Friday: watching The Mission at St. Matthew's Cathedral, 7 pm in the North Conference Room. St M's is at Dupont Circle metro.

Saturday: hearing the Suspicious Cheese Lords ("a male a cappella ensemble"), also at St. Matthew's, 7.30 pm. Featuring sacred music from the Renaissance. "Admission is free, and voluntary donations at the doors are welcome."

Hope to see some of you all there.

Tuesday, October 02, 2007

"DISTORTIONS": I have a short story in the current issue of Dappled Things. Find it here! It's sf-ish; very longtime readers may remember it as "What You Can Do for Your Country." In my head, its title will always be "tl;dr"--not because it is, but because that's pretty much what it's about.

Monday, October 01, 2007

THE HARSH TRUTH OF THE CAMERA EYE: Movie reviews. Mostly very short....

Max Headroom: It can't possibly be as awesome as you want it to be, right?

It is awesomer.

Divorce, Italian-Style: I Netflix'd this on reader recommendation after that post I did about Ten Commandments-themed movies. (So yes, you're getting a rough sense of how long it takes a movie to wander to the top of my queue.) The reader noticed that I didn't have any comedies listed, and suggested that this might fit the bill.

At first I was wary--it seemed like the movie might be going for an "aren't wives just awful? so tacky..." shtik; but by the end I found the movie funny and satisfying. There's a great sense of time and place, too--the scenes in which La Dolce Vita comes to the tiny Sicilian town's cinema are fantastic and hilarious.

Chariots of Fire: Also suggested as a Ten Commandments-y movie, "Keep holy the Sabbath" being a major plot point and all. This... hm. It was really well-done (except for the annoying soundtrack-flashbacks in which characters re-articulated the Themes of the Movie, sigh), but really not my thing. I suspect athletic and religious types would get much more out of it.

The "...and then what happened?" final titles were pretty fascinating in that each of the main characters did get a life that the movie suggests they would have considered good.

Videodrome: Literal-minded Cronenberg flick about, like, the television age, and porn. Desperately not my thing despite the presence of Debbie Harry. I will say that I don't think this is as good as Dead Ringers (also not my thing, but legitimately troubling and memorable and unique), because of the literal-mindedness.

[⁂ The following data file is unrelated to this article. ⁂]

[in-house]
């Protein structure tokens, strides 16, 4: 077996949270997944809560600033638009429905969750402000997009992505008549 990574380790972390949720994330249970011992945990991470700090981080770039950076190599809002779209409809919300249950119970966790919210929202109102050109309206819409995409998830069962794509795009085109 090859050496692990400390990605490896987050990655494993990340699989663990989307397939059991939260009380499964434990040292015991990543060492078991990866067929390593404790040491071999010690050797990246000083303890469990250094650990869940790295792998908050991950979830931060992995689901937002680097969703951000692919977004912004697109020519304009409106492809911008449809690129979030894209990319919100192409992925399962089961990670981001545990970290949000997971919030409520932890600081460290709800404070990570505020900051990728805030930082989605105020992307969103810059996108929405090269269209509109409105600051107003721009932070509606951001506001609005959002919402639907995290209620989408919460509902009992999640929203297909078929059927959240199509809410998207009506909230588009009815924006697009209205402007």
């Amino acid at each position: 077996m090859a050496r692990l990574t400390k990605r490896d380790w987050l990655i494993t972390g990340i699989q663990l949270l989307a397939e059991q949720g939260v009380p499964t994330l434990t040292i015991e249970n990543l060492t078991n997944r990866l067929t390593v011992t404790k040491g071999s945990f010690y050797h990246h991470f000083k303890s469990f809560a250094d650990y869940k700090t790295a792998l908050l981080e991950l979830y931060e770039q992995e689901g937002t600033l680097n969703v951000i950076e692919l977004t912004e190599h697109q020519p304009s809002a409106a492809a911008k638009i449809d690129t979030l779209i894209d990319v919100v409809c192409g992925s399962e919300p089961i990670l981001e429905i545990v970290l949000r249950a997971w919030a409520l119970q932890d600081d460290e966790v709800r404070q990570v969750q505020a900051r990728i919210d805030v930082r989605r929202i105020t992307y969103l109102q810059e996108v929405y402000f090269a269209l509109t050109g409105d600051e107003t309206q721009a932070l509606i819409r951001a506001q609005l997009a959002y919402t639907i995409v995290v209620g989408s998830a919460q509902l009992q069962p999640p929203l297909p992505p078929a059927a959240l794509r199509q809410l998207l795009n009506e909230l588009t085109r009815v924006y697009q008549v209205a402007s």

(And Dead Ringers had some pretty amazing color control, if I recall correctly.)

Opera: Dario "Suspiria" Argento takes on Verdi's Macbeth!! This was fantastic.

I mean, okay: It doesn't have what philosophers would call "a point." It's a horror flick about bad stuff happening at an opera, and it's Dario Argento, so, you know, a crow eats an eyeball and stuff like that. (Although the "menaced in her panties!" scenes were kept to a refreshing minimum.)

But the music, of course, is amazing; the colors are supersaturated; the camera is all swooning and swizzling and enthralling. It was worth watching some really crap Argento (see below) to get this doomy, glittery showstopper.

The Stendhal Syndrome: Speaking of crap Argento. The idea (hallucinations based on great art + police detective being stalked by the criminal she's hunting) seems perfect for Argento's style, and the opening scene in the Uffizi gallery is great. But the Stendhal-syndrome stuff is fairly minimal, and nothing interesting replaces it. Plus it's very, very, very, very rapey, and... I hated that, I hated having it on my tv set all fetish-like and going on and on. Bah.

Demons: Not actually Argento--he produced, but somebody else directed. Starts out hilarious and fun, and I think if I were more of a gorehound I would have thought it was great popcorn-horror. It's basically '80s music + gore. So, you know, if that sounds good to you... that's what it is.

Trauma: More Argento. Serial killer, electroshock, repressed memories, anorexia. I found it unmemorable (oh snap!) except for the lovely, Evanescence-avant-la-lettre closing credits song.
One fine day
You're gonna watch me for your blog...

Arabist: Saudi religious police attacked by girls....

Church of the Masses: Intriguing line from a post on creating heroic characters--one sign of debilitating sentimentalism in Christian artists: "SENTIMENTALISM IS THE PROBLEM FOR US CHRISTIANS. We want to show that God is basically in charge of the world so everything is really okay. We want to give God the benefit of the doubt."

ComixTalk: Doing unexpected things with word balloons.